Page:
EVERYTHING MUST GO! A Family Guide to Garage Sales

Garage sales are more than just a means of getting rid of old junk. Start to finish, planning and holding a garage sale provides plenty of teaching opportunities. Kids can learn about organization, reducing, reusing and recycling, handling currency, negotiating, and giving to those in need.

By Meredith Holt
Illustration by Dennis Krull

Involving your children in the process of holding a garage sale pulls them away from the computer or TV and gets them doing something constructive and interactive with family members. Let them sell their own items and use the money to purchase something they’ve been asking (well, nagging) you for since Christmas.

Make an event of it.
Where I grew up, my entire street had a “block sale” every year, complete with face-painting, baked goods for sale, and a puppet show put on by the neighborhood kids. End the day with a potluck dinner or barbecue, or use the day’s profits to throw a pizza party.

Get set up
Situate your sale out in the open, in your yard or driveway, depending on the layout of your home in relation to the street. Reconsider an actual “garage” sale. Some people are hesitant to enter a dark garage.
Place highly desirable items like electronics and furniture close to the road to catch drivers’ attention. People are more likely to stop for a home entertainment center than a one-eyed Cabbage Patch Kids doll.
If a sale item consists of multiple parts, display them together. Include a printout of specifications when applicable. Add interesting information to labels, like “Limited edition––500 made,” or “Signed by Mötley Crüe in 1994.”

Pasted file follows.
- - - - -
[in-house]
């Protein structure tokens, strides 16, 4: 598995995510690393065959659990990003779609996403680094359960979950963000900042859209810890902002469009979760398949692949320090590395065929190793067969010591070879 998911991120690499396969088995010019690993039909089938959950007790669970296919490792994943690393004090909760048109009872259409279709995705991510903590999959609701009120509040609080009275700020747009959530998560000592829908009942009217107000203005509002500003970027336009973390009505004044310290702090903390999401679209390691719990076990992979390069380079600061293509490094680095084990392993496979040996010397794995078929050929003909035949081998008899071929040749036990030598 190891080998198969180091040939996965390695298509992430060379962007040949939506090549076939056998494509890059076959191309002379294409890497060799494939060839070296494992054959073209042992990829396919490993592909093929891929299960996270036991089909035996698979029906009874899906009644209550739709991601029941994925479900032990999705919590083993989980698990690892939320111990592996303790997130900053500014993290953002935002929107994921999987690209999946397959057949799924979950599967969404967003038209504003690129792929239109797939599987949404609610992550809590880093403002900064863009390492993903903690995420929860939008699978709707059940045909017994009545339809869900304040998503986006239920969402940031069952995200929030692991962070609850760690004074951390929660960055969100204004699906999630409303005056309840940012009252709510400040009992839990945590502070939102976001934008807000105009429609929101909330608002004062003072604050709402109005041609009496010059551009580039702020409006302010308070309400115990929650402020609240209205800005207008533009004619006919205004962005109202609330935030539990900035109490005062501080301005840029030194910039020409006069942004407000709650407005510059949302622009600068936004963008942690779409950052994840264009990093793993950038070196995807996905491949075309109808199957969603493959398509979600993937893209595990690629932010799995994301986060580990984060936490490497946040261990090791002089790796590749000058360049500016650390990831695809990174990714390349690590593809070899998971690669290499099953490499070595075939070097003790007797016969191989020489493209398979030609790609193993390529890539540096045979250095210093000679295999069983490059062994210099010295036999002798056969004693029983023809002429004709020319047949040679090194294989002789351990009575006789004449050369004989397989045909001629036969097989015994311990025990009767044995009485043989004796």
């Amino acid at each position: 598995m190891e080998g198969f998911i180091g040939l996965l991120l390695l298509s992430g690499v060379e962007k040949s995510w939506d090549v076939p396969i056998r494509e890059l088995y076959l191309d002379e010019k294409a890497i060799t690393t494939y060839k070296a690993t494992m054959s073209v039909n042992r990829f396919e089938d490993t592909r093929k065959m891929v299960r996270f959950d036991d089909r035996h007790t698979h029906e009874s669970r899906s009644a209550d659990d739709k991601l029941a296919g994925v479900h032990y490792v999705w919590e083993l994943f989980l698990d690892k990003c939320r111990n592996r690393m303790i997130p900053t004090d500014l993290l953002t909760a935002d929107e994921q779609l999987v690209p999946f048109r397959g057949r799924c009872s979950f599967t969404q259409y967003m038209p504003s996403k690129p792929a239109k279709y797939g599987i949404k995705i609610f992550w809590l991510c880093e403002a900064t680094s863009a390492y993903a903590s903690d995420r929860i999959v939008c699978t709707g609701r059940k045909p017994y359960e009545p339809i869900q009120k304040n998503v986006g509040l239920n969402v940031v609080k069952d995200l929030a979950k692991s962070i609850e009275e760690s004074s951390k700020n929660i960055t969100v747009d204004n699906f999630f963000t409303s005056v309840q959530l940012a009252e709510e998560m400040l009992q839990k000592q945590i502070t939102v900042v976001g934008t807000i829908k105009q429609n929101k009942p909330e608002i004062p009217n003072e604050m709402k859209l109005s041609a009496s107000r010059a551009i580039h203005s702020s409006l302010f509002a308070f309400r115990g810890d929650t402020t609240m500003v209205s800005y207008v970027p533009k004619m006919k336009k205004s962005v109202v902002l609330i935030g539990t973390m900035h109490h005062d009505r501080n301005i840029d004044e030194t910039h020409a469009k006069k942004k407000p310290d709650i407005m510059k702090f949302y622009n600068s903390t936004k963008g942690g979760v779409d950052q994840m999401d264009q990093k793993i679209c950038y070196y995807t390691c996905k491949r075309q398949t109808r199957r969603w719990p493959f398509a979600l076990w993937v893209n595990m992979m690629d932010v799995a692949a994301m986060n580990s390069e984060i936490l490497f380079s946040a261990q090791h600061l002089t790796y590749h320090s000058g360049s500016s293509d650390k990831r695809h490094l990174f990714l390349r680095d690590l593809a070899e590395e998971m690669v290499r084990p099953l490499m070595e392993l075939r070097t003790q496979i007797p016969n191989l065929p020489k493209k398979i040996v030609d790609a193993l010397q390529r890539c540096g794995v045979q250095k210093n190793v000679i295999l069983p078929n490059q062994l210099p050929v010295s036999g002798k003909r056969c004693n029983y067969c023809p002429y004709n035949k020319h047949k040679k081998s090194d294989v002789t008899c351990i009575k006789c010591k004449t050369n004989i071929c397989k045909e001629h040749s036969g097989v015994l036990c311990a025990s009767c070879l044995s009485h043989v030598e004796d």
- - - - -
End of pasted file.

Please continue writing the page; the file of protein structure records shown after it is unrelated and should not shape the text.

Keep items off the ground, unless they’re tall, like a floor lamp. Stick to tables.
Hang clothes on hangers. If you don’t have a portable clothing rack, make one with a broomstick or shower rod and a couple of ladders. Make sure everything is clean and free of cat hair. Organize books, CDs, DVDs, and video games so the titles are easy to read.
Allow shoppers to test items. Unfold lawn chairs. Have batteries and an extension cord handy.
Good music keeps the mood light and fun. Background sound helps customers feel less awkward while you watch them look over your stuff. But––ahem––nothing offensive, please.
Have a fan or two going if it’s a scorcher. Let the kids sell cans of soda from a cooler for 50 cents.

Get the buyer to buy
A good rule of thumb for yard-sale pricing is one-half to one-third of retail price. Think like a customer. Would you pay $15 for a Garfield cookie jar? Generally, the lower the price, the faster it will sell. Be willing to bargain.
To simplify the process, use a color-coded system, i.e., items marked with red dots cost $1, yellow, 50 cents, blue, 25 cents.
Mark prices conspicuously and give larger items larger labels. String tickets can be attached to handles or knobs of furniture. Have a few “sold” signs ready to place on larger items people may have to leave for the time being and pick up later.
Save the antiques and collector’s items for Craigslist or eBay.
Decide ahead of time whether you’ll accept checks and post a notice. It’s probably best only to accept checks from those you know fairly well. Don’t let the cashbox out of your sight. Better yet, keep your change in a carpenter’s apron. Get cash and rolls of quarters ahead of time.

Set up a station with plastic bags and boxes and newspaper to wrap breakables.
Grocery stores usually have good, sturdy boxes available––just ask.
Don’t leave your sale unattended. Make sure someone will always be there. Designate shifts if you have to.

Be friendly and approachable.
Don’t ignore customers, but don’t overcrowd them. Give them space, but don’t spend the entire time they’re browsing loudly talking on your phone. And always thank people for coming whether they buy something or not!

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